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Issue Details: First known date: 2010... 2010 Learning from Each Other : Language, Authority, and Authenticity in Kate Grenville's The Lieutenant
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'Lynette Russell, in her essay agrees the 'Grenville's novels can be regarded as part of a process of wider reconciliation. Russell's own lack of Aboriginal language and attempts to learn it have led her to identity strongly with the characters in The Lieutenant and, in her essay on the novel, she argues for a reading that explores the role of language in mediating the friendship between black and white Australia. For, she suggests, the stories from the past which novelists like Grenville have uncovered that deal with both that deal with both positive and negative engagements between settler and Indigenous peoples are 'stories that belong to both" groups, the telling and retelling of which "ought to be seen as an exercise in reconciliation."' ( Kossew, 'Introduction', xx)

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  • Appears in:
    y separately published work icon Lighting Dark Places : Essays on Kate Grenville Sue Kossew (editor), Amsterdam New York (City) : Rodopi , 2010 Z1801205 2010 anthology criticism 'This is the first published collection of critical essays on the work of Kate Grenville, one of Australia's most important contemporary writers. Grenville has been acclaimed for her novels, winning numerous national and international prizes including the Orange Prize for Fiction and the Commonwealth Writers' Prize. Her novels are marked by sharp observations of outsider figures who are often under pressure to conform to society's norms. More recently, she has written novels set in Australia's past, revisiting and re-imagining colonial encounters between settlers and Indigenous Australians. This collection of essays includes a scholarly introduction and three new essays that reflect on Grenville's work in relation to her approach to feminism, her role as public intellectual and her books on writing. The other nine essays provide analyses of each of her novels published to date, from the early success of Lilian's Story and Dreamhouse to the most recently published novel, The Lieutenant.' (Publisher's blurb)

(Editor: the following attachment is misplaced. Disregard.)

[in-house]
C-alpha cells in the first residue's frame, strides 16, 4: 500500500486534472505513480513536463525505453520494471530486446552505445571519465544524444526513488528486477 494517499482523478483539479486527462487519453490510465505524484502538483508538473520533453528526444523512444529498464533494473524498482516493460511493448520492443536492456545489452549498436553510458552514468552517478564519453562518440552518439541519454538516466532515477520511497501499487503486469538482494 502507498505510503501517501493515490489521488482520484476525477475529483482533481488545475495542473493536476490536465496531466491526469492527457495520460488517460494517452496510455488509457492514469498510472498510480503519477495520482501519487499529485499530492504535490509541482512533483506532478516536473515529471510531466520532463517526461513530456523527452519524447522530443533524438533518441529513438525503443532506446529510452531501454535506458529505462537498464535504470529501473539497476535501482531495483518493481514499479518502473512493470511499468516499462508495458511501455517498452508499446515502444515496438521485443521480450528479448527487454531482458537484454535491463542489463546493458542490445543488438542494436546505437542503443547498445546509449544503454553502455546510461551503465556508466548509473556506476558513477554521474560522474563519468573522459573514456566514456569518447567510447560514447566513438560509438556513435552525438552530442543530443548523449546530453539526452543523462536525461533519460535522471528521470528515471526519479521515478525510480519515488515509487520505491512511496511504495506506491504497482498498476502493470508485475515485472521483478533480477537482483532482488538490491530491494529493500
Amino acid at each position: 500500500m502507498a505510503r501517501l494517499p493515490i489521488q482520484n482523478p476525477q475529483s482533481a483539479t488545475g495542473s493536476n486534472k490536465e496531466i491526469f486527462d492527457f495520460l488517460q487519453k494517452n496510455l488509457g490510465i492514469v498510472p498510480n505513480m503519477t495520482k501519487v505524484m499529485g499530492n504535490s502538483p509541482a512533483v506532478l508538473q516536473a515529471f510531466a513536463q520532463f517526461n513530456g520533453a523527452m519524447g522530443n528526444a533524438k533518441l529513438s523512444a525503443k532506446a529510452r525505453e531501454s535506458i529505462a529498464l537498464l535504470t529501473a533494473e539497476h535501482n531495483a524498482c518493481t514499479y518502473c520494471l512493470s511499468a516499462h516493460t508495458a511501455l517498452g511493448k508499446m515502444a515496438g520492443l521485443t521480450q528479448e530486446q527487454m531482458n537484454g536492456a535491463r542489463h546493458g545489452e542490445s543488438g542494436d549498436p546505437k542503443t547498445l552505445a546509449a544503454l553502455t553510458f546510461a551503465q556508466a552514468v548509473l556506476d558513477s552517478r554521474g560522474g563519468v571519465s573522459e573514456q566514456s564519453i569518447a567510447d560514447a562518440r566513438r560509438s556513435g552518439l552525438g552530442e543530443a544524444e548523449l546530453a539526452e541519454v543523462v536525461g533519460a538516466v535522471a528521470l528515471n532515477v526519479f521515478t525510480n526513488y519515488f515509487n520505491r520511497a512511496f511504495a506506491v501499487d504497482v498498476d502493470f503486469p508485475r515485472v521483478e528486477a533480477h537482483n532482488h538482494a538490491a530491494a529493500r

Her work has been the subject of some debate and this is reflected in a number of the essays published here, most particularly with regard to her most successful novel to date, The Secret River. This intellectual engagement with important contemporary issues is a mark of Grenville's fiction, testament to her own analysis of the vital role of writers in uncertain times. She has suggested that "writers have ways of going into the darkest places, taking readers with them and coming out safely." This volume attests to Grenville's own significance as a writer in a time of change and to the value of her novels as indices of that change and in "lighting dark places."
    Amsterdam New York (City) : Rodopi , 2010
    pg. 199-210
Last amended 26 Aug 2011 11:38:33
199-210 Learning from Each Other : Language, Authority, and Authenticity in Kate Grenville's The Lieutenantsmall AustLit logo